Friday, January 23, 2009
Many law students suffer from procrastination. In fact, some of them have perfected procrastination beyond my wildest imagination. The reality is that many of them were able to procrastinate throughout college without any adverse effects (at least not on their grades). When they arrive at law school, they assume that they can get the same good grades without changing any of their habits.
As I have been working with a new crop of students who need to change their strategies and curb procrastination, I began thinking about the favorite ways that students procrastinate. Here are some of the top contenders:
- E-mailing, instant messaging, and talking on the cell phone.
- Taking naps for three or four hours.
- Hanging out in the student lounge.
- Running random errands so that every study hour is interrupted.
- Organizing a study area until it is immaculate.
- Cleaning the apartment/house so that it is spotless.
- Major painting or re-decorating projects.
- Using a family pet as an excuse to go home and do nothing ("I had to let the dog out.").
- Attending every student organization meeting and speaker (whether or not interested).
- Watching every mindless TV program available after a "must see" 1/2 hour sitcom.
- Working on their abs daily for multiple hours.
- Blaming everything on their computer (the modern version of "the dog ate my homework.")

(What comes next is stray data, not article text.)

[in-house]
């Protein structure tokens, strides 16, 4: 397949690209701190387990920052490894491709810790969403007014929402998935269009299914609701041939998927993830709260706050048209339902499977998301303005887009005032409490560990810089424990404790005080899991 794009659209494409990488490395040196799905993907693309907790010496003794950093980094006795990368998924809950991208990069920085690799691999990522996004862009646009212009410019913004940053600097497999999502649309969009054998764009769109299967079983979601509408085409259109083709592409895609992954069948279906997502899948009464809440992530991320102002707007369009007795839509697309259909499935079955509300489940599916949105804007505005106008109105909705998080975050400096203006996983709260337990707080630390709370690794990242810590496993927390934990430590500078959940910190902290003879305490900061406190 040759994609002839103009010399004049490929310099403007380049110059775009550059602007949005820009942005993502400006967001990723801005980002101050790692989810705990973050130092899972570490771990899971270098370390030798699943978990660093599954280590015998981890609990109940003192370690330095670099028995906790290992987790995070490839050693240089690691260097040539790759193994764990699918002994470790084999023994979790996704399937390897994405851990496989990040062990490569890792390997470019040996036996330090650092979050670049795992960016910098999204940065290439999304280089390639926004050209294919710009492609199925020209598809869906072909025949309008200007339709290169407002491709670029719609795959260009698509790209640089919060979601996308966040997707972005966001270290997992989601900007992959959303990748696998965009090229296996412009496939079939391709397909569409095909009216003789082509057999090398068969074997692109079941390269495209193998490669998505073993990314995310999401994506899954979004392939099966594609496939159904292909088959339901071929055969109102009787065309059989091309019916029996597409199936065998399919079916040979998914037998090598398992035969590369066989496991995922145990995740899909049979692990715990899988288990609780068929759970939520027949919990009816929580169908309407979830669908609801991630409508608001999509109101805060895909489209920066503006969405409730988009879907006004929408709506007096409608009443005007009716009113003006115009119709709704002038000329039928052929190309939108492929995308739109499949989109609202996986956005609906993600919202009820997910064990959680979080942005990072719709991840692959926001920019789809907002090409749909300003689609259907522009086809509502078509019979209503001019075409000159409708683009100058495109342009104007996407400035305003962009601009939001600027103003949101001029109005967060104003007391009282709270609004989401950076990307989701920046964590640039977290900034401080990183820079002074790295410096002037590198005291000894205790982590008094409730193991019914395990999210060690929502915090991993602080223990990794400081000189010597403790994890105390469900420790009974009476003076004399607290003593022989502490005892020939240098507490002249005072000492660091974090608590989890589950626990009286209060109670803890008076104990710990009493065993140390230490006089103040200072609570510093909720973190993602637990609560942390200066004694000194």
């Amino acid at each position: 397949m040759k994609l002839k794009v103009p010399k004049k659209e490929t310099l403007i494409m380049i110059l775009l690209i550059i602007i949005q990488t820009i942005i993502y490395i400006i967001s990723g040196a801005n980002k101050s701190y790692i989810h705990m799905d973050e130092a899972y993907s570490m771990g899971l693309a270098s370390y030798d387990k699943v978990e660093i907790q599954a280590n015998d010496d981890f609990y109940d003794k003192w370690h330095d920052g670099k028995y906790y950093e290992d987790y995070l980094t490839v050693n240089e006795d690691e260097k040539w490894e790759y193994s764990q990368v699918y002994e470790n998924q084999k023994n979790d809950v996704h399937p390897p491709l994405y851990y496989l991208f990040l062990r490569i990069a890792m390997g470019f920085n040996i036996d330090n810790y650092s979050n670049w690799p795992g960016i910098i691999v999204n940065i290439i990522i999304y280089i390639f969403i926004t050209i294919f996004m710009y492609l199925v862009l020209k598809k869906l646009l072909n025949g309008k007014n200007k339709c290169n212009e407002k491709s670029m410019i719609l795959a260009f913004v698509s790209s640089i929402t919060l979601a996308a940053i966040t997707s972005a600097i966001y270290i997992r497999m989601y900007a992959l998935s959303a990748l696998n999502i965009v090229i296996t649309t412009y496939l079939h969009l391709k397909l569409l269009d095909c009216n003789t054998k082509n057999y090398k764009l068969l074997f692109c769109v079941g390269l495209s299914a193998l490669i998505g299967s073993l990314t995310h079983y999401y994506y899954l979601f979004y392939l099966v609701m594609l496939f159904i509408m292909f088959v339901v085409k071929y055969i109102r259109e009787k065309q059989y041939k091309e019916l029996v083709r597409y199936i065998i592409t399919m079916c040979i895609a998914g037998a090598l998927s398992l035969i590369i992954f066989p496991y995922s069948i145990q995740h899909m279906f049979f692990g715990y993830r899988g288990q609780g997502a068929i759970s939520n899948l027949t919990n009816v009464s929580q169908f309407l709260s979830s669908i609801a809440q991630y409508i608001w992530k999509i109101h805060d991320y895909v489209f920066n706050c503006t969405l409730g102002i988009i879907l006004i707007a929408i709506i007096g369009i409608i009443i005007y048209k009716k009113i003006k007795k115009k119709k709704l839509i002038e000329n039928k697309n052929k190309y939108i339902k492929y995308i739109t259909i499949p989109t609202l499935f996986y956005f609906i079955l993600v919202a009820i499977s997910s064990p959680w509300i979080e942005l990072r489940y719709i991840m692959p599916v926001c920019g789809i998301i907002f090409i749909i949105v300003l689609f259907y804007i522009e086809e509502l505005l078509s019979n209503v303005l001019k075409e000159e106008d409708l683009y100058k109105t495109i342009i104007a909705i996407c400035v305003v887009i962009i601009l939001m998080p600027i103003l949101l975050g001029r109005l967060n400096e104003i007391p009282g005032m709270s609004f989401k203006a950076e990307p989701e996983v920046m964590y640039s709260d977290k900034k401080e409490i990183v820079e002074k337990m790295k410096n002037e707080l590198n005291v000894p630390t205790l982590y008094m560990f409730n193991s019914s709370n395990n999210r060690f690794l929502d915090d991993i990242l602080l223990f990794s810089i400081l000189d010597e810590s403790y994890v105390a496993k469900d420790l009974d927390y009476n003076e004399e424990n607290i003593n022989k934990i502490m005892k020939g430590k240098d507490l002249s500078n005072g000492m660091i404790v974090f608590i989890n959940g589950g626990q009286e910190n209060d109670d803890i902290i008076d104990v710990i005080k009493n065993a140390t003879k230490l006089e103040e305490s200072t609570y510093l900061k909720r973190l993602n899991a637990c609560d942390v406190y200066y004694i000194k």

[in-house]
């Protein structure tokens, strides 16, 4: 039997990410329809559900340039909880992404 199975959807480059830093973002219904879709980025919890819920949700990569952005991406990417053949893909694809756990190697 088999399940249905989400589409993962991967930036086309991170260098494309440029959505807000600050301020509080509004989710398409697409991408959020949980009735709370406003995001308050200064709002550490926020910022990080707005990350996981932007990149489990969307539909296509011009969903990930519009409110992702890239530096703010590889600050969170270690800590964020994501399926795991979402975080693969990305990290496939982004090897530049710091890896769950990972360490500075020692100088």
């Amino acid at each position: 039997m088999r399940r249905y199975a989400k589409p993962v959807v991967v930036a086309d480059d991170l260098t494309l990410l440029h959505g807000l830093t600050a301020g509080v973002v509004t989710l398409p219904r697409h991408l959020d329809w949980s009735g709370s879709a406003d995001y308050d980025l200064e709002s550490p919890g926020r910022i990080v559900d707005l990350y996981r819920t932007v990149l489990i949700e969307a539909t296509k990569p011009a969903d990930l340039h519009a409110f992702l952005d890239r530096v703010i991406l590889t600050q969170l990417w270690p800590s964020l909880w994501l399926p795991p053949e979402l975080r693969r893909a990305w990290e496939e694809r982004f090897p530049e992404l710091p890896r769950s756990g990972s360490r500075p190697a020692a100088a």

- Asking everyone they know if they have started an assignment (as long as one other person has not, permission to procrastinate is present).
- Visiting everyone in the library to talk about the latest law school gossip.
- Scheduling long weekends to go skiing because the snow is just so perfect in Colorado.
- Joining another community or organization committee with major time commitments.
- Surfing the net for information on anything.
- On-line shopping for anything useless, unwanted, or unaffordable.
- Endless thinking about a project, task, or deadline.
- Focusing solely on one's job hunt (forgetting that an employer may well look at grades).
- Planning a wedding (usually the student's), a baby shower (usually for Aunt Jennie's neighbor's daughter), or a family reunion (usually a year away in a different state with contentious relatives).
When I point out the effects of their procrastination methods, some students are surprised that there is any connection between their behavior and their grade performance. When I suggest practical ways based on common sense to avoid the procrastination, they are surprised at how simple the techniques are to avoid procrastination.
We all suffer from procrastination at times (at least if we are normal and telling the truth). An occasional transgression is understandable. When procrastination becomes a major lifestyle, it has gone too far. (Amy Jarmon)